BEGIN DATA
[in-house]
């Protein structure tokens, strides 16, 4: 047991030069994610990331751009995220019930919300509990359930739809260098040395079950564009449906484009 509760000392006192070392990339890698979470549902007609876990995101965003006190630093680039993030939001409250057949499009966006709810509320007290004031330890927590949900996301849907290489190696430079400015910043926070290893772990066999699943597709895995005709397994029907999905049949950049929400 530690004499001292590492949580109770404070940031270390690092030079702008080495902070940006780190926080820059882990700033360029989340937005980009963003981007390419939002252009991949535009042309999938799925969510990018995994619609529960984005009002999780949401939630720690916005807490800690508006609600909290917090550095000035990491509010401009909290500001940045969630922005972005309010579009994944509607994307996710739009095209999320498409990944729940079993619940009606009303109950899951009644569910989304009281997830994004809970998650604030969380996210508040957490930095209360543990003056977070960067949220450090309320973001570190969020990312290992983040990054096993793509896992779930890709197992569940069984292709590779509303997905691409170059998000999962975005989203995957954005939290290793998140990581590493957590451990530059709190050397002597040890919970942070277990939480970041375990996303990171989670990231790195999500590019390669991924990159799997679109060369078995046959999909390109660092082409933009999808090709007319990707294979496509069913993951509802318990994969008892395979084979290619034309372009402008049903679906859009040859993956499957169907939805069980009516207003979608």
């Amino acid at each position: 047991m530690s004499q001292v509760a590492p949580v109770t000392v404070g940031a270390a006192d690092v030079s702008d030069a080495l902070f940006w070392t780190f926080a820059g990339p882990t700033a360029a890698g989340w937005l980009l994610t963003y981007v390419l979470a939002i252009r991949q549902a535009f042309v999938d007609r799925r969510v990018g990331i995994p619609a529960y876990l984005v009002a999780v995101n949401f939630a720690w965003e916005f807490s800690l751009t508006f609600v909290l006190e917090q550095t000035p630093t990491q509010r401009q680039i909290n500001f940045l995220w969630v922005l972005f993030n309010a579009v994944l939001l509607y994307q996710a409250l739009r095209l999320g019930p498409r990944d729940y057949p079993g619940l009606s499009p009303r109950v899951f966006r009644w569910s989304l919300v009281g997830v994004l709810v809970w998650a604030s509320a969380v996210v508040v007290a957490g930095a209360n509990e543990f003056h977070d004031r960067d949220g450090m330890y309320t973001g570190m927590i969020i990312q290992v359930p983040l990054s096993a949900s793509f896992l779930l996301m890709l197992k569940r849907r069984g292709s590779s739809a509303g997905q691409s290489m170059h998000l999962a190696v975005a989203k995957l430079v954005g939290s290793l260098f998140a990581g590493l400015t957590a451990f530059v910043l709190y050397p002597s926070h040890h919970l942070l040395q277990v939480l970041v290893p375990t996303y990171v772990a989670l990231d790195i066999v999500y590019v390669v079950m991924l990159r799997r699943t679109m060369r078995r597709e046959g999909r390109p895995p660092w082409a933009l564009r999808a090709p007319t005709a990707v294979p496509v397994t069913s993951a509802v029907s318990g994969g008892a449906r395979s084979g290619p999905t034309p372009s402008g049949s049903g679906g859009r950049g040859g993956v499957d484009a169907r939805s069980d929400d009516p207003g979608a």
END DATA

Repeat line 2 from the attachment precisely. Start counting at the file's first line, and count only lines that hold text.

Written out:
């Protein structure tokens, strides 16, 4: 047991030069994610990331751009995220019930919300509990359930739809260098040395079950564009449906484009 509760000392006192070392990339890698979470549902007609876990995101965003006190630093680039993030939001409250057949499009966006709810509320007290004031330890927590949900996301849907290489190696430079400015910043926070290893772990066999699943597709895995005709397994029907999905049949950049929400 530690004499001292590492949580109770404070940031270390690092030079702008080495902070940006780190926080820059882990700033360029989340937005980009963003981007390419939002252009991949535009042309999938799925969510990018995994619609529960984005009002999780949401939630720690916005807490800690508006609600909290917090550095000035990491509010401009909290500001940045969630922005972005309010579009994944509607994307996710739009095209999320498409990944729940079993619940009606009303109950899951009644569910989304009281997830994004809970998650604030969380996210508040957490930095209360543990003056977070960067949220450090309320973001570190969020990312290992983040990054096993793509896992779930890709197992569940069984292709590779509303997905691409170059998000999962975005989203995957954005939290290793998140990581590493957590451990530059709190050397002597040890919970942070277990939480970041375990996303990171989670990231790195999500590019390669991924990159799997679109060369078995046959999909390109660092082409933009999808090709007319990707294979496509069913993951509802318990994969008892395979084979290619034309372009402008049903679906859009040859993956499957169907939805069980009516207003979608």